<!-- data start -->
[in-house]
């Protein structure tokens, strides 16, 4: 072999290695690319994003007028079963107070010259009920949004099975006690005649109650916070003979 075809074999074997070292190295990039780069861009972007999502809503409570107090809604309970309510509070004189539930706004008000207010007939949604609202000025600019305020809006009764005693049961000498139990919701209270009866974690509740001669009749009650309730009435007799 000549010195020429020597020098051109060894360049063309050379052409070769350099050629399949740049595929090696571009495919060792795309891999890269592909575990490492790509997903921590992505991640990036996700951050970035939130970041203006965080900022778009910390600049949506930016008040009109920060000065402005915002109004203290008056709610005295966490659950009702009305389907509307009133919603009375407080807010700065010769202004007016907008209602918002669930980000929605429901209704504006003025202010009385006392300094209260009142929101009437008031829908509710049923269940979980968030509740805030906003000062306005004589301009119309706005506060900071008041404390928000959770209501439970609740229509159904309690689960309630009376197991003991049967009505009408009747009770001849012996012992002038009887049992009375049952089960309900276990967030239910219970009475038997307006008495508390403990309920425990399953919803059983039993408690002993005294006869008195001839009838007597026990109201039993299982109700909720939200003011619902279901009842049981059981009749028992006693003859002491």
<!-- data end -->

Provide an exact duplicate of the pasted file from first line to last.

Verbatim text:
[in-house]
């Protein structure tokens, strides 16, 4: 072999290695690319994003007028079963107070010259009920949004099975006690005649109650916070003979 075809074999074997070292190295990039780069861009972007999502809503409570107090809604309970309510509070004189539930706004008000207010007939949604609202000025600019305020809006009764005693049961000498139990919701209270009866974690509740001669009749009650309730009435007799 000549010195020429020597020098051109060894360049063309050379052409070769350099050629399949740049595929090696571009495919060792795309891999890269592909575990490492790509997903921590992505991640990036996700951050970035939130970041203006965080900022778009910390600049949506930016008040009109920060000065402005915002109004203290008056709610005295966490659950009702009305389907509307009133919603009375407080807010700065010769202004007016907008209602918002669930980000929605429901209704504006003025202010009385006392300094209260009142929101009437008031829908509710049923269940979980968030509740805030906003000062306005004589301009119309706005506060900071008041404390928000959770209501439970609740229509159904309690689960309630009376197991003991049967009505009408009747009770001849012996012992002038009887049992009375049952089960309900276990967030239910219970009475038997307006008495508390403990309920425990399953919803059983039993408690002993005294006869008195001839009838007597026990109201039993299982109700909720939200003011619902279901009842049981059981009749028992006693003859002491």